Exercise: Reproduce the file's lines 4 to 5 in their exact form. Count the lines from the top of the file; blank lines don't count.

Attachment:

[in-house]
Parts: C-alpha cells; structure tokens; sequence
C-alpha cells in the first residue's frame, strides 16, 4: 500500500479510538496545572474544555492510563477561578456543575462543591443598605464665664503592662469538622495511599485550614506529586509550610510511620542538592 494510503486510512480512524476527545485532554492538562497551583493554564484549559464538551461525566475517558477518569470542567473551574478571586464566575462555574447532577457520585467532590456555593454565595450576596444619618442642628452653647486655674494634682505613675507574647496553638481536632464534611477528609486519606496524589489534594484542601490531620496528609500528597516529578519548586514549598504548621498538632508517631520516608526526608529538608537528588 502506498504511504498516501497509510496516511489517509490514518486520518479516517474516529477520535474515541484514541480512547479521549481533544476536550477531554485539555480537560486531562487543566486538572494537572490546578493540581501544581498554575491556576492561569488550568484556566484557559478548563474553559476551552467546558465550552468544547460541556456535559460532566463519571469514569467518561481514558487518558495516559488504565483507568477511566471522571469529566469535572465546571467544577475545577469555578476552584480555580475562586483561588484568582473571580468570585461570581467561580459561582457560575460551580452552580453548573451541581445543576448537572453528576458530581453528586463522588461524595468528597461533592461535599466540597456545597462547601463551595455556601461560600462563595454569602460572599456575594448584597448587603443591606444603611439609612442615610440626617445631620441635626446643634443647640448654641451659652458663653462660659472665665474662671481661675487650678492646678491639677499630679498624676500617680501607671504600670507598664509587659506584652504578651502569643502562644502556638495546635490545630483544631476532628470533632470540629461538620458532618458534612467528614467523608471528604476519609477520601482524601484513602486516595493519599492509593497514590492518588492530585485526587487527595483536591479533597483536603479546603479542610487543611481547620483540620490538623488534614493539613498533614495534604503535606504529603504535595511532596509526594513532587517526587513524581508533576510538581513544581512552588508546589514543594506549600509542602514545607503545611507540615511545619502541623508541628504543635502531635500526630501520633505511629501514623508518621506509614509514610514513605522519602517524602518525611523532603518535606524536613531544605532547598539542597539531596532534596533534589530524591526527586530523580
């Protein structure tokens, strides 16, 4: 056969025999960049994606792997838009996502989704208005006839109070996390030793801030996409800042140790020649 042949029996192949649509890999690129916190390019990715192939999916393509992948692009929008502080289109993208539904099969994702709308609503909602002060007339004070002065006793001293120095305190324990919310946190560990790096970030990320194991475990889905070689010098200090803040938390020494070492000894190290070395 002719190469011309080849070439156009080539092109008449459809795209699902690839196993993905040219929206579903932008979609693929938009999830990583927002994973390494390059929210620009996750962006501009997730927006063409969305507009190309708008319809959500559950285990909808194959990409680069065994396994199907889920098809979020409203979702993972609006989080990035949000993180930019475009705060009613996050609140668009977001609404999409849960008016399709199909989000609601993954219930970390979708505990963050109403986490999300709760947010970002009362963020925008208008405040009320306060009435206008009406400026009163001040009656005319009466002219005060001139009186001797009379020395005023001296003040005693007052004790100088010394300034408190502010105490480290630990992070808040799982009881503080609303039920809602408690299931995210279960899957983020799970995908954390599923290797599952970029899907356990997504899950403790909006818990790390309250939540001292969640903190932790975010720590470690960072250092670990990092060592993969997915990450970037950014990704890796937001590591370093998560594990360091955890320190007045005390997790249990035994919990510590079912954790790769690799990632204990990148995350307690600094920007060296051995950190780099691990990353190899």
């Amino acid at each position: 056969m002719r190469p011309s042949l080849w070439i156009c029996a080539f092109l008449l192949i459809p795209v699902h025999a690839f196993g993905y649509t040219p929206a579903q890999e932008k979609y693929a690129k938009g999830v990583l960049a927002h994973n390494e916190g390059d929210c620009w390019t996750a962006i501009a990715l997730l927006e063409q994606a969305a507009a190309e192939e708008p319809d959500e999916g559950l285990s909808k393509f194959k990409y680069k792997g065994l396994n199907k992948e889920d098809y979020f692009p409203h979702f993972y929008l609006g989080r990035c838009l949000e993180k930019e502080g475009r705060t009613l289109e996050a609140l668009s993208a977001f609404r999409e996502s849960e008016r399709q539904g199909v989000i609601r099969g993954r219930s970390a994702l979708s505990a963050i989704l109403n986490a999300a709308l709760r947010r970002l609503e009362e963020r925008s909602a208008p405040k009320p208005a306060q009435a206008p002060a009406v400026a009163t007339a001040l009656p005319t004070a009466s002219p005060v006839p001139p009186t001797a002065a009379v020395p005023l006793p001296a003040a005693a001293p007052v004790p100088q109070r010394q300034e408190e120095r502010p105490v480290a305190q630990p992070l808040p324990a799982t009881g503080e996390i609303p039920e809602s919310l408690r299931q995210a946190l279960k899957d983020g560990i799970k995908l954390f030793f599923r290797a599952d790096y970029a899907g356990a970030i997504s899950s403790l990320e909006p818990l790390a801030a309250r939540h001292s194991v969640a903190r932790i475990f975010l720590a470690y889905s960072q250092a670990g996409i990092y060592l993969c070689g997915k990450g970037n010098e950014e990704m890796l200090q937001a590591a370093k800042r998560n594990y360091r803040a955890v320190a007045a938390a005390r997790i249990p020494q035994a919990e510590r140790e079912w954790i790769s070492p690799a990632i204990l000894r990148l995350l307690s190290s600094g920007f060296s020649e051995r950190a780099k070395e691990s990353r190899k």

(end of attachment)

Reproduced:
């Protein structure tokens, strides 16, 4: 056969025999960049994606792997838009996502989704208005006839109070996390030793801030996409800042140790020649 042949029996192949649509890999690129916190390019990715192939999916393509992948692009929008502080289109993208539904099969994702709308609503909602002060007339004070002065006793001293120095305190324990919310946190560990790096970030990320194991475990889905070689010098200090803040938390020494070492000894190290070395 002719190469011309080849070439156009080539092109008449459809795209699902690839196993993905040219929206579903932008979609693929938009999830990583927002994973390494390059929210620009996750962006501009997730927006063409969305507009190309708008319809959500559950285990909808194959990409680069065994396994199907889920098809979020409203979702993972609006989080990035949000993180930019475009705060009613996050609140668009977001609404999409849960008016399709199909989000609601993954219930970390979708505990963050109403986490999300709760947010970002009362963020925008208008405040009320306060009435206008009406400026009163001040009656005319009466002219005060001139009186001797009379020395005023001296003040005693007052004790100088010394300034408190502010105490480290630990992070808040799982009881503080609303039920809602408690299931995210279960899957983020799970995908954390599923290797599952970029899907356990997504899950403790909006818990790390309250939540001292969640903190932790975010720590470690960072250092670990990092060592993969997915990450970037950014990704890796937001590591370093998560594990360091955890320190007045005390997790249990035994919990510590079912954790790769690799990632204990990148995350307690600094920007060296051995950190780099691990990353190899």
């Amino acid at each position: 056969m002719r190469p011309s042949l080849w070439i156009c029996a080539f092109l008449l192949i459809p795209v699902h025999a690839f196993g993905y649509t040219p929206a579903q890999e932008k979609y693929a690129k938009g999830v990583l960049a927002h994973n390494e916190g390059d929210c620009w390019t996750a962006i501009a990715l997730l927006e063409q994606a969305a507009a190309e192939e708008p319809d959500e999916g559950l285990s909808k393509f194959k990409y680069k792997g065994l396994n199907k992948e889920d098809y979020f692009p409203h979702f993972y929008l609006g989080r990035c838009l949000e993180k930019e502080g475009r705060t009613l289109e996050a609140l668009s993208a977001f609404r999409e996502s849960e008016r399709q539904g199909v989000i609601r099969g993954r219930s970390a994702l979708s505990a963050i989704l109403n986490a999300a709308l709760r947010r970002l609503e009362e963020r925008s909602a208008p405040k009320p208005a306060q009435a206008p002060a009406v400026a009163t007339a001040l009656p005319t004070a009466s002219p005060v006839p001139p009186t001797a002065a009379v020395p005023l006793p001296a003040a005693a001293p007052v004790p100088q109070r010394q300034e408190e120095r502010p105490v480290a305190q630990p992070l808040p324990a799982t009881g503080e996390i609303p039920e809602s919310l408690r299931q995210a946190l279960k899957d983020g560990i799970k995908l954390f030793f599923r290797a599952d790096y970029a899907g356990a970030i997504s899950s403790l990320e909006p818990l790390a801030a309250r939540h001292s194991v969640a903190r932790i475990f975010l720590a470690y889905s960072q250092a670990g996409i990092y060592l993969c070689g997915k990450g970037n010098e950014e990704m890796l200090q937001a590591a370093k800042r998560n594990y360091r803040a955890v320190a007045a938390a005390r997790i249990p020494q035994a919990e510590r140790e079912w954790i790769s070492p690799a990632i204990l000894r990148l995350l307690s190290s600094g920007f060296s020649e051995r950190a780099k070395e691990s990353r190899k």